Corporate Law Review Commission to Redraft Companies Ordinance - International Law Office

International Law Office

Company & Commercial - Pakistan

Corporate Law Review Commission to Redraft Companies Ordinance

September 17 2007

Introduction
Key Features
Comment


Introduction

The Corporate Law Review Commission - a body established by the Securities and Exchange Commission of Pakistan (SECP) on November 6 2005 to carry out a thorough review of the Companies Ordinance 1984 - has commenced redrafting the ordinance.

The redrafting is being carried out in accordance with the objectives set out in the concept paper submitted by the commission to the SECP. The paper emphasizes the need for a holistic review of the ordinance. The aim is to (i) reassess the objectives and provisions contained in the ordinance in light of the economic environment, and (ii) facilitate the creation and maintenance of a liberal, deregulated and efficient corporate sector.

Although the redrafting process has already started, it is unclear whether the provisions of the ordinance are to be amended or whether a new law altogether will replace the ordinance.

Key Features

The main recommendations proposed by the commission in the concept paper are as follows:

  • The objectives of company law should be clearly specified and defined. Provision should be made to:

    • facilitate the growth of companies;

    • promote higher standards of corporate governance and good management practices;

    • provide adequate protection for small investors and minority shareholders;

    • simplify and strengthen the legal, regulatory and auditing requirements and the procedures applicable to companies; and

    • foster and promote healthy competition.

  • Company law regulates all aspects of 'entities', irrespective of their corporate structure and size, based on their activities. The commission has proposed that only substantive matters be included in core company law (eg, matters relating to the classification of companies; the relationship between subsidiary, holding and associated companies; the formation and conversion of companies; the raising and maintenance of capital; the management and governance of companies; the requirements and procedures for conducting an audit of company accounts; the provisions on corporate disclosures and prevention of oppression and mismanagement; mergers and acquisitions; restructuring and liquidation; and the regulation and supervision of companies). Further, all procedural matters should be excluded from core company law and be expressly identified and included in secondary legislation (eg, rules or regulations issued by the SECP).

  • The restriction on the number of members in a private company (50 members) should be removed and the category of 'public unlisted companies' should be abolished.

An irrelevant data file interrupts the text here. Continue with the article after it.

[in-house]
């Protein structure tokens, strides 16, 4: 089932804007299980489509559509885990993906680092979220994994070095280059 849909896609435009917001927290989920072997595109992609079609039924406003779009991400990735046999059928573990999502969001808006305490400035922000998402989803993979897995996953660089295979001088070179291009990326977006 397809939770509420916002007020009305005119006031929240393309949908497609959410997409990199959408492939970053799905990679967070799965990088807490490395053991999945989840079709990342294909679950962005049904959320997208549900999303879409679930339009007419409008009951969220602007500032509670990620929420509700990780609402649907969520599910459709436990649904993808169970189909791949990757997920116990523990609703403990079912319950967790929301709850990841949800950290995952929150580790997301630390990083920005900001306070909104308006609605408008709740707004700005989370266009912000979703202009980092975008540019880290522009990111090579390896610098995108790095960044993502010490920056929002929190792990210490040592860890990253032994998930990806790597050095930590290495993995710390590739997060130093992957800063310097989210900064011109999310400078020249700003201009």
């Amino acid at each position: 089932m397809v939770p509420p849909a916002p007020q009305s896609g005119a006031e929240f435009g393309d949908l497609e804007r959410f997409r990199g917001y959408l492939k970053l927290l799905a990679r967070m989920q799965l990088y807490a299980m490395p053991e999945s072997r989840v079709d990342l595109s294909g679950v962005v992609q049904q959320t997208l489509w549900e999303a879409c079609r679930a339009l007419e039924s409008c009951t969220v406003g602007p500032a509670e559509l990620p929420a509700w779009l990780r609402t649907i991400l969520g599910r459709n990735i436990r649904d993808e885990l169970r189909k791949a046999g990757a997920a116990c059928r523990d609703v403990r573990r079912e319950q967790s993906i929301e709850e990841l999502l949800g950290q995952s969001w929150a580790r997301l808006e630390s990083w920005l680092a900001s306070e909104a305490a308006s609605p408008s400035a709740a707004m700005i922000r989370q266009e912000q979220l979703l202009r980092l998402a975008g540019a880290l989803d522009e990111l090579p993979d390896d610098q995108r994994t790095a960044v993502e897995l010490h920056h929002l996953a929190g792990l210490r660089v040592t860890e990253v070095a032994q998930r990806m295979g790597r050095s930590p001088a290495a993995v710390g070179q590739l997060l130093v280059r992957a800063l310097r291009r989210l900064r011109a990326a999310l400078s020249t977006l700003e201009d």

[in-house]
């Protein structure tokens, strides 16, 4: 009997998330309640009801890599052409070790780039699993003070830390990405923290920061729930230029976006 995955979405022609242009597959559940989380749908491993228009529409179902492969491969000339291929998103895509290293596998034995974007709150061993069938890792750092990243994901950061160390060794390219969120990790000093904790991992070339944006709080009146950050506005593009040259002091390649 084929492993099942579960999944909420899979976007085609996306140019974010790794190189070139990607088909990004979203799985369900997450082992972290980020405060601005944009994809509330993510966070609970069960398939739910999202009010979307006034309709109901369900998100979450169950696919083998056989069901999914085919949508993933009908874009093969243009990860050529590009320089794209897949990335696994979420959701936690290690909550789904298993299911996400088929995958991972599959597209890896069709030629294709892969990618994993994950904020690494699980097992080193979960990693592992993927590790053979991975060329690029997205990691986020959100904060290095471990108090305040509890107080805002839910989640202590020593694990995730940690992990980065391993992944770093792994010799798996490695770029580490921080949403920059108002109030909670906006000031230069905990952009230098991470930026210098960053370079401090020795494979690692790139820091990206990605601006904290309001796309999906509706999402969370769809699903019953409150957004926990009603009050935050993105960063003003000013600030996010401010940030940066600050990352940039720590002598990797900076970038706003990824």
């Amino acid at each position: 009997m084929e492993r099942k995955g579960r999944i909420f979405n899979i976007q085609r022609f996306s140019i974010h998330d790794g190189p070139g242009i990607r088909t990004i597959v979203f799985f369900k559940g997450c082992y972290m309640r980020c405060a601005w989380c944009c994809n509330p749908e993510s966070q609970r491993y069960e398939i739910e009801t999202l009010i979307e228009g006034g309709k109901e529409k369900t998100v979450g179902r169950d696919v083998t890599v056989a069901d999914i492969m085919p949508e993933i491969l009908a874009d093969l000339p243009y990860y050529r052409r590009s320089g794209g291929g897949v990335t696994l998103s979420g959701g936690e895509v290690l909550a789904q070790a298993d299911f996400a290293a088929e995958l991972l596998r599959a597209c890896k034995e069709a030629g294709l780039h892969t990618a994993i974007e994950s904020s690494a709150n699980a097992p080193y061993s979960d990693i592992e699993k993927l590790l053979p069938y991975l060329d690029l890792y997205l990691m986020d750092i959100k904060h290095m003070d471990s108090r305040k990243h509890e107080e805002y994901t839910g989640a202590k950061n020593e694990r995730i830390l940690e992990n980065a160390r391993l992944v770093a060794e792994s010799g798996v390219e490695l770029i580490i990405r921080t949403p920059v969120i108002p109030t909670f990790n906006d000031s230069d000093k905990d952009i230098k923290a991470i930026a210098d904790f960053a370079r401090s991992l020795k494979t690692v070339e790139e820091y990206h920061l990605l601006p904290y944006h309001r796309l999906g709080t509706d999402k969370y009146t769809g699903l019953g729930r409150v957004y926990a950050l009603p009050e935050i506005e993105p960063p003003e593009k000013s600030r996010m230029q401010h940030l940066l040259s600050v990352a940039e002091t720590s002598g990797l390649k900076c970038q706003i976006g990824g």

• Factors distinguishing small, medium and large companies should be elaborated on. A test for determining the category within which a company falls should be prescribed based on:

    • the capital or turnover of the company;

    • the number of members or employees of the company;

    • the control of the company;

    • the nature of liability; and

    • access to capital.

  • The law should be amended to prevent companies from being considered to be 'associated' simply on the basis of common directorship. The concept of 'association by dominant influence', which is prevalent in the United Kingdom, should be considered. Under the ordinance, companies are deemed to be associated if (i) the relationship between the companies is that of 'holding company' or 'subsidiary' (ie, the company owns or controls more than 50% of the voting shares or has the power to appoint more than 50% of the directors), or (ii) a director of one company either is a director of the other company or holds or controls 20% or more of the shares of the other company.

  • With regard to the formation and registration of companies, the commission has recommended that the procedure be streamlined, simplified and made cost effective in order to minimize the physical interface with the registering authorities. It is suggested that this will prevent the potential for abuse of discretionary powers by the authorities. In addition, an e-filing system should be introduced to complement the traditional filing system.

  • The conversion of public companies to private companies (and vice versa) and of limited companies to unlimited (and vice versa) should be facilitated by a simple process of re-registration after the fulfilment of certain specified requirements (with minimal procedural requirements). Under the present system, the conversion procedure is narrow in scope and depends heavily on the discretion of the SECP.

  • The procedures for increasing or reducing the share capital of a company are lengthy and cumbersome and should thus be amended. The commission has recommended that:

    • the requirement for a company to have authorized share capital be abolished for companies incorporated in Pakistan;

    • the procedures for the issuance of shares at a discount or at a premium be simplified and streamlined; and

    • companies have autonomy in determining the rights attached to their equity and other instruments.

  • The provisions on the extent of the directors' fiduciary duties and individual liability for the decisions of the board of directors are inadequate. The commission has recommended that a twofold test (as applied in the United Kingdom) should be applicable in Pakistan. The test stipulates an objective standard (ie, the minimum standard of care required of a director), as well as a higher subjective standard where the director has particular skills or expertise. Additionally, the 'business judgement rule' (as applied in the United Kingdom) should also be introduced in Pakistan. Under this rule, a court will refuse to review the actions of the board unless it is alleged that (i) an action violates the directors' duty of care and loyalty and duty of good faith, or (ii) a decision of the directors lacks a rational basis.